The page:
Forum for Science, Industry and Business

Sponsored by:     3M 
Search our Site:

 

New research suggests a potentially damaging effect of extremely low frequency electromagnetic fields

17.07.2002

The effect of extremely low frequency electromagnetic fields (ELF-EMF), such as those emitted around high-voltage transmission lines on human health, is controversial. Some studies suggest an association between exposure to ELF-EMF and incidence of leukaemia, although little direct evidence exists that exposure causes damage to biological molecules. A new study, published in the Cancer Cell International, presents experimental evidence to show that extremely low frequency electro-magnetic fields can have a potentially damaging effect on the process of cell division in (already) radiation-injured cells, which could lead to them becoming cancerous. Cell division and the growth cycle rely on two major events. The first involves the replication of the cell`s genetic material (DNA). The second involves cell separation into two daughter cells. These steps are separated by two pauses or "gaps", the first occurs after cells have divided, but before the next round of DNA synthesis (G1) and the second between DNA synthesis and division (G2). These "gaps" allow the cell to take stock of each stage of the process before progressing to the next. The checkpoint in G1 prevents cells from duplicating their DNA if conditions are unfavourable, whilst the checkpoint in G2 stops cells from dividing when damage has occurred to the chromosomes (DNA). These checkpoints effectively police the process of cell division so that risk of damaged cells replicating is minimised.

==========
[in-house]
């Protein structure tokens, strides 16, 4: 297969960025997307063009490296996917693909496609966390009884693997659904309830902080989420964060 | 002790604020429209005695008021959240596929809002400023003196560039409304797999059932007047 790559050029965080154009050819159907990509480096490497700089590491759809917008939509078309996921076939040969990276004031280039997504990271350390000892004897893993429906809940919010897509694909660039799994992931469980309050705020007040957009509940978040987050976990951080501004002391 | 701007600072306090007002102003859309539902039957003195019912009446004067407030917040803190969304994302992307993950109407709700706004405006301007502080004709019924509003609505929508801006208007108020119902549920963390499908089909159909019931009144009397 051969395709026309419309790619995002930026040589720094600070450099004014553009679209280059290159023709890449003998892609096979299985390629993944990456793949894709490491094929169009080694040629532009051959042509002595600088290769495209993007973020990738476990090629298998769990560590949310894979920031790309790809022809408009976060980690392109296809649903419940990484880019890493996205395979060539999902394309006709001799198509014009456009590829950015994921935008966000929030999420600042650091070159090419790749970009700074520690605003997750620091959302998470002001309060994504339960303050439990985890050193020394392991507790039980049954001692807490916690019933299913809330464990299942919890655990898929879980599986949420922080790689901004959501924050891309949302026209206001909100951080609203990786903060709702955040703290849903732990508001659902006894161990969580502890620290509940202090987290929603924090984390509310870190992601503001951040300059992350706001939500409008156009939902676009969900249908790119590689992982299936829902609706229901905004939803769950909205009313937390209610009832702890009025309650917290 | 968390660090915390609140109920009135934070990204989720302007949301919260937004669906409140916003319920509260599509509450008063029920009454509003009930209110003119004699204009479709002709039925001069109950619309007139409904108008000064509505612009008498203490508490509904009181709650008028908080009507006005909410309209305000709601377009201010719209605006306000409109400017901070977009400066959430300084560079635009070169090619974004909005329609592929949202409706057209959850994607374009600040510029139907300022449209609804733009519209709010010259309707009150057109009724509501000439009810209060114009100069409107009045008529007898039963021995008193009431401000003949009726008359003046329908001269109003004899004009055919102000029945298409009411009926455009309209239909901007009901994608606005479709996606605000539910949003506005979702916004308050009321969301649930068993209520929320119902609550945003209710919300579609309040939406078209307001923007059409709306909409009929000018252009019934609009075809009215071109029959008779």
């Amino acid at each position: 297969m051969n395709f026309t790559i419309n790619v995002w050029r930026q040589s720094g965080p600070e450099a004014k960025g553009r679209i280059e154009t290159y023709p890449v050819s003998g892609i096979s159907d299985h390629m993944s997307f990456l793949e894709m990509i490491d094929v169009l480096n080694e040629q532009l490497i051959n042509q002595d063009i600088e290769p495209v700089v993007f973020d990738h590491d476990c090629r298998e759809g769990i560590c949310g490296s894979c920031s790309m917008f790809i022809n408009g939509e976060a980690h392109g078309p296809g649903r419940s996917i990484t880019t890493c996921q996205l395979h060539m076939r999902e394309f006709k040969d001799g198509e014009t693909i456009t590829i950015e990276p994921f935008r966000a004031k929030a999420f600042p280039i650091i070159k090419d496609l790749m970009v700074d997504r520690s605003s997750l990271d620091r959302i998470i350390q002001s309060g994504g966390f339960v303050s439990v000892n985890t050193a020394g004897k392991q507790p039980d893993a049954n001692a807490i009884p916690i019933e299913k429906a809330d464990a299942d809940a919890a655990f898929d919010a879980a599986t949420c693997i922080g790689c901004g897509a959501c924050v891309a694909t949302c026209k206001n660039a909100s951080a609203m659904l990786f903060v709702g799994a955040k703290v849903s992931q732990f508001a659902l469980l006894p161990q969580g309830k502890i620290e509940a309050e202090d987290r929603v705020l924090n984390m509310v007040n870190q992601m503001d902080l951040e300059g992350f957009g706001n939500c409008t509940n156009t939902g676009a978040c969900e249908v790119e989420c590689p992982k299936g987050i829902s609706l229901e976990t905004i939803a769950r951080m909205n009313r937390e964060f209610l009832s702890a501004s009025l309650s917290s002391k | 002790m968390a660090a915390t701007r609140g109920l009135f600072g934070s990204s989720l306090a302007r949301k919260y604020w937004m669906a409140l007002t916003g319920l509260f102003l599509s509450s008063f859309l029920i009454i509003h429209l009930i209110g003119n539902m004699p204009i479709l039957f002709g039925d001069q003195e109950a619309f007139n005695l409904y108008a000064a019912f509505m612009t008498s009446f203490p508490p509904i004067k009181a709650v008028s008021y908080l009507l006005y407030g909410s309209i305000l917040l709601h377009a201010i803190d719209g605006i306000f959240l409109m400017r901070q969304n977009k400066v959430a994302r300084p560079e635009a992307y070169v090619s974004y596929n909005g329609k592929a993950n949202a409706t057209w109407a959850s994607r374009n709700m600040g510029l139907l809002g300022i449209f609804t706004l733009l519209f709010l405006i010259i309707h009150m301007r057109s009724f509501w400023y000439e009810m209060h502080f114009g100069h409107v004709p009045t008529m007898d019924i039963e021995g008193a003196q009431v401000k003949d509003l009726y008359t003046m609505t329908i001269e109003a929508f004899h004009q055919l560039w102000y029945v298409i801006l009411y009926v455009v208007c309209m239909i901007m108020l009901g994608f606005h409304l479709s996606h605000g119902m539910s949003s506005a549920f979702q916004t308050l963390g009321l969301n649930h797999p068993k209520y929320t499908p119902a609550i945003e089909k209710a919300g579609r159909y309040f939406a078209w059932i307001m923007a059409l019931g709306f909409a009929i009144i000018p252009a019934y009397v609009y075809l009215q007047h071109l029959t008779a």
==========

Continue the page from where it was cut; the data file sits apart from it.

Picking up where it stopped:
When the molecules involved in cell division are damaged by ionising radiation, for example, it can lead to uncontrolled growth and the development of cancer. The research in Cancer Cell International examines the effects of combined ELF-EMF and ionising radiation on human cells. The researchers could not find any change in the process of cell division in cells exposed to ELF-EMF alone, but exposure to ionising radiation predictably caused the process of division to slow down as the cells were held at each checkpoint in order to repair the damage. It was anticipated that the combined effect of ELF-EMF and ionising radiation would further slow down cell cycle. However, cell division was slightly faster in 12 out of 20 experiments, but never slower.

It is well known that ionising radiation can itself cause cancer, but it seems that ELF-EMF makes the cells push on into division where errors become compounded. The researchers suggest that ELF-EMF may interfere with the G2 checkpoint that normally stops damaged cells entering division before they have had the opportunity to repair the damage, increasing the chances of them becoming cancerous.

The study is clearly at a preliminary stage; however, the researchers hope that this will open up a new line of investigation and help to understand the risks associated with ELF-EMF, for example, suspected in communities living in close proximity to high voltage transmission lines.

Gordon Fletcher | AlphaGalileo
Further information:
http://www.biomedcentral.com/info/pr-releases.asp?pr=20020716
http://www.cancerci.com/content/2/1/3

More articles from Life Sciences:

nachricht New risk factors for anxiety disorders
24.02.2017 | Julius-Maximilians-Universität Würzburg